When we have these feelings one positive thing we can do is create a new tradition or new ritual to honor the past. When holidays come, maybe having a special ornament to remember your loved one. Giving to their favorite charity! Friends of ours have fundraisers every year for the Leukemia Lymphoma Society to honor the memory of their loved one who died of leukemia.

We commemorate the good events..celebrate anniversaries and birthdays. We have rituals for these celebrations. (NOTE when I suggest creating a new tradion or ritual to honor a loved one, I am saying we have to spend a lot of money! It's possible to do things that are very economical...even if it's serving their fave food at the holiday meal...getting out pictures and sharing memories...great way to commemorate losses and celebrations!

As I said earlier, our psalm speaks of -deep grief and sadness had been turned into joy. Not necessarily happiness, they are different. To be happy is more of a temporary thing, it's transient, it depends on circumstances. but Joy lives deep inside and is a recognition that things will be ok, that God is in charge. It's a realization of the big picture. We can have joy even in the midst of trouble or grief...i guess that is 'good grief.'

This week Ernie Banks died, the legendary Chicago Cubs shortstop. He was a terrific ball player, and also a person who was universally viewed as a happy man who people loved to be with. He was well known for his quote..."It's a great day for a ballgame. Let's play two!” That's more than happiness, that's Joy.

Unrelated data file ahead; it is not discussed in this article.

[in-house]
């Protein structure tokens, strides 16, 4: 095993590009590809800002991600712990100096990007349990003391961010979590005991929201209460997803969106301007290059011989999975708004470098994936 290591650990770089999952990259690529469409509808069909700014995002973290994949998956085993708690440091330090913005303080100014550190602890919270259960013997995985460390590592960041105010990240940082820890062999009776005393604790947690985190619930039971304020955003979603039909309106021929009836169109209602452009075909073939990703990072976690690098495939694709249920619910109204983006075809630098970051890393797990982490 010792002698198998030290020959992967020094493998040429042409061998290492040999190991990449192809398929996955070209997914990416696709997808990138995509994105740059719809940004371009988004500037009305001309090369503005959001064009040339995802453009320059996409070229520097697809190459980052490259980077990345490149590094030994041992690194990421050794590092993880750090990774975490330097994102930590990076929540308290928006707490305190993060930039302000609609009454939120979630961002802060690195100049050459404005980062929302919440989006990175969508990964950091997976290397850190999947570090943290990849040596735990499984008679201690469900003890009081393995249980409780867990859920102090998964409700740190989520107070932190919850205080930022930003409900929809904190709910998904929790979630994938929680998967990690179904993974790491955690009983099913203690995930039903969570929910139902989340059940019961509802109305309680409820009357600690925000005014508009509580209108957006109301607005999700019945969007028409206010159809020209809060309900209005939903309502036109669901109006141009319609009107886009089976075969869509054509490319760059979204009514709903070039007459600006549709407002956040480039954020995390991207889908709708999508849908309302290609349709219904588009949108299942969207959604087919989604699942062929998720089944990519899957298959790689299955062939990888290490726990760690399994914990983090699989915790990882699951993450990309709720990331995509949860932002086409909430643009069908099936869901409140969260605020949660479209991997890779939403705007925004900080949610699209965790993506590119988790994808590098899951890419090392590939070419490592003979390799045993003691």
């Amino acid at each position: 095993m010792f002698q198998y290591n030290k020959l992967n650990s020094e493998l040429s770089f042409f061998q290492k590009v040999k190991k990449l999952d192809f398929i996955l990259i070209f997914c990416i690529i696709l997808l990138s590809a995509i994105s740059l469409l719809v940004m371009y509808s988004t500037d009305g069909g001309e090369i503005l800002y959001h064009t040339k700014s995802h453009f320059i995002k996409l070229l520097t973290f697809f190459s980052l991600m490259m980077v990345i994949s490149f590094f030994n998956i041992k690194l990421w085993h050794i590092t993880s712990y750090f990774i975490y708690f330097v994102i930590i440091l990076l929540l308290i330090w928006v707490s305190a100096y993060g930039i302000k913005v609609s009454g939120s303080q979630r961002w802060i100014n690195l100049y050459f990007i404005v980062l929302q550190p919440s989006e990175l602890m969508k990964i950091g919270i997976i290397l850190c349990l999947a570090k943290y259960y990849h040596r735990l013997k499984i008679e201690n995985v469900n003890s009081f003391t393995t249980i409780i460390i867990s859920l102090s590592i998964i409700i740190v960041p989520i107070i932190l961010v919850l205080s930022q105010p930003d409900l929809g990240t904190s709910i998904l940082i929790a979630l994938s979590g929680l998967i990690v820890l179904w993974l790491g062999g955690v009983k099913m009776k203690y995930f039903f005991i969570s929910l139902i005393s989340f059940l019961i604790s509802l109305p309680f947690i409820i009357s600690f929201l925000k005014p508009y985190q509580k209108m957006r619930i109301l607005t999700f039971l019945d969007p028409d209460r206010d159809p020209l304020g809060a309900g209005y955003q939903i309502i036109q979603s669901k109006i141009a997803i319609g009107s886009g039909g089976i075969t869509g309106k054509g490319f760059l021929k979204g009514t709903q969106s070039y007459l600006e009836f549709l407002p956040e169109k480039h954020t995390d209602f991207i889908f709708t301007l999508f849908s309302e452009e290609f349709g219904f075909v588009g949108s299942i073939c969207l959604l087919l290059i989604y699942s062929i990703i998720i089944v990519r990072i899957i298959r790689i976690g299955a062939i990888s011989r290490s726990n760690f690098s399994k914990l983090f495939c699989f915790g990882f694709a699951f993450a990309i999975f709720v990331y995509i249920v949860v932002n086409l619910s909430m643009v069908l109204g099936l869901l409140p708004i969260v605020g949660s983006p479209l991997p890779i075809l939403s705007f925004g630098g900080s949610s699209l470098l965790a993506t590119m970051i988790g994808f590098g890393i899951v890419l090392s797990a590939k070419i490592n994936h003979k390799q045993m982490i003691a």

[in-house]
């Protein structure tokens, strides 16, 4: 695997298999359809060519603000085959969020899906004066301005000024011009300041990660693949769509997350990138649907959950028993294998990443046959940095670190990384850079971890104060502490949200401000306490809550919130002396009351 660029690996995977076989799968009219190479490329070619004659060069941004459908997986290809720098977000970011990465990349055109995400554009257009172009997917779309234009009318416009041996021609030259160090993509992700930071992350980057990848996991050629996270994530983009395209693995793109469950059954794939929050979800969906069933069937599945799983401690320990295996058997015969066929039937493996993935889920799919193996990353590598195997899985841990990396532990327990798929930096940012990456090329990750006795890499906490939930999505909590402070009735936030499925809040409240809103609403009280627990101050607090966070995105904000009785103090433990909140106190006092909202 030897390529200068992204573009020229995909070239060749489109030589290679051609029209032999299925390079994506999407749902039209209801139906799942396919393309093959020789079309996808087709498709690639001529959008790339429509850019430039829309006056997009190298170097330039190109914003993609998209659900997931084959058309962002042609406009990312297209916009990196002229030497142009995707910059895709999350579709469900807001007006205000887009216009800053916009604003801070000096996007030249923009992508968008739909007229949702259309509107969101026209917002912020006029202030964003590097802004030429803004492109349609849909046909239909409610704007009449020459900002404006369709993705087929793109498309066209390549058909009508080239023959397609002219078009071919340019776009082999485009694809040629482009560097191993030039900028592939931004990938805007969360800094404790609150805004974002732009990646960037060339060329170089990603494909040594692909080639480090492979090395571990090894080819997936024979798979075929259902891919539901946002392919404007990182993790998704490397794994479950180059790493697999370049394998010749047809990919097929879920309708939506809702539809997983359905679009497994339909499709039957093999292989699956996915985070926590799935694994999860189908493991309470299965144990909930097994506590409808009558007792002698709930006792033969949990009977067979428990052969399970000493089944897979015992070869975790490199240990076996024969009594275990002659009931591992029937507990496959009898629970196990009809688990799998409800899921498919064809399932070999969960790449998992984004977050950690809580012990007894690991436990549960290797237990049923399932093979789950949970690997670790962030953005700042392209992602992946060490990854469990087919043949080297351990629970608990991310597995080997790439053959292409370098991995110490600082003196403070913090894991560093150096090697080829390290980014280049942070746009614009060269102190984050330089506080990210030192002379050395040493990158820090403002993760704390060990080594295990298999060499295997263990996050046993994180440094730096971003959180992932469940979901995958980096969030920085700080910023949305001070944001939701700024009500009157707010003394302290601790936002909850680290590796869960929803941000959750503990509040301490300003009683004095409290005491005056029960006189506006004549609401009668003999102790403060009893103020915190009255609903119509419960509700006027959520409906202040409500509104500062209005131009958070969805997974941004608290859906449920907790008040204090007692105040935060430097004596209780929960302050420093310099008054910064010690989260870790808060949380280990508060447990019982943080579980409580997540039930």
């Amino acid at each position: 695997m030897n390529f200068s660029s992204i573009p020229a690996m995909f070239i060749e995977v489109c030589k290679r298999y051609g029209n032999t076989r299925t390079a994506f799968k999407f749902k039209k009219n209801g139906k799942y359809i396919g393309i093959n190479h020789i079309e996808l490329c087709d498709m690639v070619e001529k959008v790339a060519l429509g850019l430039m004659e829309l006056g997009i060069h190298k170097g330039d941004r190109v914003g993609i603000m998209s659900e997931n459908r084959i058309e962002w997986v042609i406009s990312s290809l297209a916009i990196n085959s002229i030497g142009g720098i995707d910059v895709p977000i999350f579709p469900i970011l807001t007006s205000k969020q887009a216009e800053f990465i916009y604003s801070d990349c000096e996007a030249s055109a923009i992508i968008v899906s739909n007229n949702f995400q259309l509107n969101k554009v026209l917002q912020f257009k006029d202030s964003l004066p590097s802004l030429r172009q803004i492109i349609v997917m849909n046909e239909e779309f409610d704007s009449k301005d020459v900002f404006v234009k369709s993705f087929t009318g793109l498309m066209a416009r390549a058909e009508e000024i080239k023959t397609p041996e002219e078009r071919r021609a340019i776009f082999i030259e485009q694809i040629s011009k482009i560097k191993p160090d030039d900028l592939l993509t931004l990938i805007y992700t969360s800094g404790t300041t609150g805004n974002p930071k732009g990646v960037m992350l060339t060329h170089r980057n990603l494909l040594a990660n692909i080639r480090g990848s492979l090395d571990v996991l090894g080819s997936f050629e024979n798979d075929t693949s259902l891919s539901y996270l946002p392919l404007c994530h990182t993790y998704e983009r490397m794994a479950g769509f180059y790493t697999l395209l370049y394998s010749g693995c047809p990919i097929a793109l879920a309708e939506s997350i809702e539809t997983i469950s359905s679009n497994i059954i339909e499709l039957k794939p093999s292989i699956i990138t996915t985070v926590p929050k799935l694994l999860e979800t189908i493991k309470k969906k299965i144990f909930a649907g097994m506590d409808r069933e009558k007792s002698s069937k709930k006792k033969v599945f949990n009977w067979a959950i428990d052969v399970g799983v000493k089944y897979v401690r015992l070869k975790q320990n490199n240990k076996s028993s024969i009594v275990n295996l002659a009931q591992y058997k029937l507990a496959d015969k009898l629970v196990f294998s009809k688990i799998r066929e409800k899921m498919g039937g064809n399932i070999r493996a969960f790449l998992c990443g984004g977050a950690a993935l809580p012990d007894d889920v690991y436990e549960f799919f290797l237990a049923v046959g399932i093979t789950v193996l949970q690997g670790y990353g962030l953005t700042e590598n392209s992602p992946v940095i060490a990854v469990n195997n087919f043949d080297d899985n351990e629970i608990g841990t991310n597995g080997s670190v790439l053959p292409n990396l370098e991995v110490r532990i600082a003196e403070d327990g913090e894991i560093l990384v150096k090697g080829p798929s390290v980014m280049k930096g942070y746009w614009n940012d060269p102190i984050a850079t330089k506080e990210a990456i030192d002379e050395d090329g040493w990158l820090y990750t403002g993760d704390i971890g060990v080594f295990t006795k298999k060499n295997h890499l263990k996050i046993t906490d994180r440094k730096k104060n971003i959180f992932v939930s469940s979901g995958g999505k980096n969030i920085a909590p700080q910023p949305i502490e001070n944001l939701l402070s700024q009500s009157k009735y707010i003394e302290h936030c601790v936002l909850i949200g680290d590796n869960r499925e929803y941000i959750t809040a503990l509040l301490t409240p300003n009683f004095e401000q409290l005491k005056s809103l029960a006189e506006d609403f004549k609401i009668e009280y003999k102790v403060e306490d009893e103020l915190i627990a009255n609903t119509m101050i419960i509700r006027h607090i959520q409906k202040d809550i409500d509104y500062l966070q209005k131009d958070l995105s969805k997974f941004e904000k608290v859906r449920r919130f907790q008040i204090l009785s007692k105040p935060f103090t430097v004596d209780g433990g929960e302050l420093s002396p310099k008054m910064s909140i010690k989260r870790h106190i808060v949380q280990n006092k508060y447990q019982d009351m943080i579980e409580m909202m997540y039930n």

this week author Marcus Borg died. He was a prolific writer, sometimes thought of as a very 'liberal' theologian, but his writings showed a depth of faith in Jesus as Lord. -some so called liberal theologians seem to think Jesus was nothing more than a nice guy...but Borg's faith was much deeper than that. I want to share a quote of his with you...this is from his book Speaking Christian.
    “So, is there an afterlife, and if so, what will it be like?
I don't have a clue. But I am confident that the one who has buoyed us up in life will also buoy us up through death. We die into God. What more that means, I do not know. But that is all I need to know.”

For I am convinced that neither death nor life, neither angels nor demons, neither the present nor the future, nor any powers, 39 neither height nor depth, nor anything else in all creation, will be able to separate us from the love of God that is in Christ Jesus our Lord.

The One who lived, died, was raised from dead, is love, loves us always and will see us through it all and we will one day ALL be together with him!